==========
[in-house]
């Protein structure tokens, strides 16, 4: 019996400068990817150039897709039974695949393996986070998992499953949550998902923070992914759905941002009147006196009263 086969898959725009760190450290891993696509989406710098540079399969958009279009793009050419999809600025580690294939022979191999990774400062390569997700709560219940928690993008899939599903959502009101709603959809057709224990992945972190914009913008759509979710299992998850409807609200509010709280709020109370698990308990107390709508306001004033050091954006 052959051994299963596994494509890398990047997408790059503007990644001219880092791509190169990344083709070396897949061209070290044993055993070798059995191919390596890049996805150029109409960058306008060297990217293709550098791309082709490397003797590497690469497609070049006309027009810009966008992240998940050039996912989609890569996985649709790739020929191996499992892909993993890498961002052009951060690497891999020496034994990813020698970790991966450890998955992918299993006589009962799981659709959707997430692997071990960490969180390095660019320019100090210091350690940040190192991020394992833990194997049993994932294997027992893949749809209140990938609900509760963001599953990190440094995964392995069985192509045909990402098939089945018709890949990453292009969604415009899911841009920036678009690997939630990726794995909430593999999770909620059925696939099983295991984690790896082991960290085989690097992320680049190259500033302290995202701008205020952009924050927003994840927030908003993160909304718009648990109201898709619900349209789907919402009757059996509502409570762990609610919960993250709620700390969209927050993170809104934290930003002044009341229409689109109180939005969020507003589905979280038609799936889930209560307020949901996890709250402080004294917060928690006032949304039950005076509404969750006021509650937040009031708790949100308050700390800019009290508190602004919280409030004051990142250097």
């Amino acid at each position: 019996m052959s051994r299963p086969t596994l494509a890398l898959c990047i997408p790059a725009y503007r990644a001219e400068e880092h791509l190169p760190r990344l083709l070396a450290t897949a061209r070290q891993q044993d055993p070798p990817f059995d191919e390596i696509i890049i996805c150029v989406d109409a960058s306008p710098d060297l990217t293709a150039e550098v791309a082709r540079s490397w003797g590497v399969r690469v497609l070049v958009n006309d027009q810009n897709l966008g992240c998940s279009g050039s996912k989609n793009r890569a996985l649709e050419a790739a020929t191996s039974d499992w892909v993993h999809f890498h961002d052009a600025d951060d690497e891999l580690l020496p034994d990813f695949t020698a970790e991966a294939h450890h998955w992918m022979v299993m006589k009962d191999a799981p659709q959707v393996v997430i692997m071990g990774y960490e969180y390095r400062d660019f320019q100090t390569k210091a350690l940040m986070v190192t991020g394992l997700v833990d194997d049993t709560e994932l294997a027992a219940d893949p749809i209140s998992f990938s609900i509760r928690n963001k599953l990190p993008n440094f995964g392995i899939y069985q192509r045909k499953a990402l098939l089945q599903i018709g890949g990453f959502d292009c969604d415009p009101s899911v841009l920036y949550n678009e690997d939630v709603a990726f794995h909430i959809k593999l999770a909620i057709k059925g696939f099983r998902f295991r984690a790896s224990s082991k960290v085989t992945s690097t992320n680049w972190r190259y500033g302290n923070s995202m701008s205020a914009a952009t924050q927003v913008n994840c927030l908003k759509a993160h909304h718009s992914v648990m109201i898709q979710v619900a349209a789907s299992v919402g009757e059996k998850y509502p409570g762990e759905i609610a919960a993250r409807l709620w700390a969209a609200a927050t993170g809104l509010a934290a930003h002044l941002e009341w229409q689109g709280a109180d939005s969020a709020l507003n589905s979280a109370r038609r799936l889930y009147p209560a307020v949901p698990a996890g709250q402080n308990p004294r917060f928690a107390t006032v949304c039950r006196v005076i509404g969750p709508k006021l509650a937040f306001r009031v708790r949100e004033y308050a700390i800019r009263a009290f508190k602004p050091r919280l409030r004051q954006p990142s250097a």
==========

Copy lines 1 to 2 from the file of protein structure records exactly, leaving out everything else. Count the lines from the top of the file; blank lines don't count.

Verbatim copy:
[in-house]
């Protein structure tokens, strides 16, 4: 019996400068990817150039897709039974695949393996986070998992499953949550998902923070992914759905941002009147006196009263 086969898959725009760190450290891993696509989406710098540079399969958009279009793009050419999809600025580690294939022979191999990774400062390569997700709560219940928690993008899939599903959502009101709603959809057709224990992945972190914009913008759509979710299992998850409807609200509010709280709020109370698990308990107390709508306001004033050091954006 052959051994299963596994494509890398990047997408790059503007990644001219880092791509190169990344083709070396897949061209070290044993055993070798059995191919390596890049996805150029109409960058306008060297990217293709550098791309082709490397003797590497690469497609070049006309027009810009966008992240998940050039996912989609890569996985649709790739020929191996499992892909993993890498961002052009951060690497891999020496034994990813020698970790991966450890998955992918299993006589009962799981659709959707997430692997071990960490969180390095660019320019100090210091350690940040190192991020394992833990194997049993994932294997027992893949749809209140990938609900509760963001599953990190440094995964392995069985192509045909990402098939089945018709890949990453292009969604415009899911841009920036678009690997939630990726794995909430593999999770909620059925696939099983295991984690790896082991960290085989690097992320680049190259500033302290995202701008205020952009924050927003994840927030908003993160909304718009648990109201898709619900349209789907919402009757059996509502409570762990609610919960993250709620700390969209927050993170809104934290930003002044009341229409689109109180939005969020507003589905979280038609799936889930209560307020949901996890709250402080004294917060928690006032949304039950005076509404969750006021509650937040009031708790949100308050700390800019009290508190602004919280409030004051990142250097």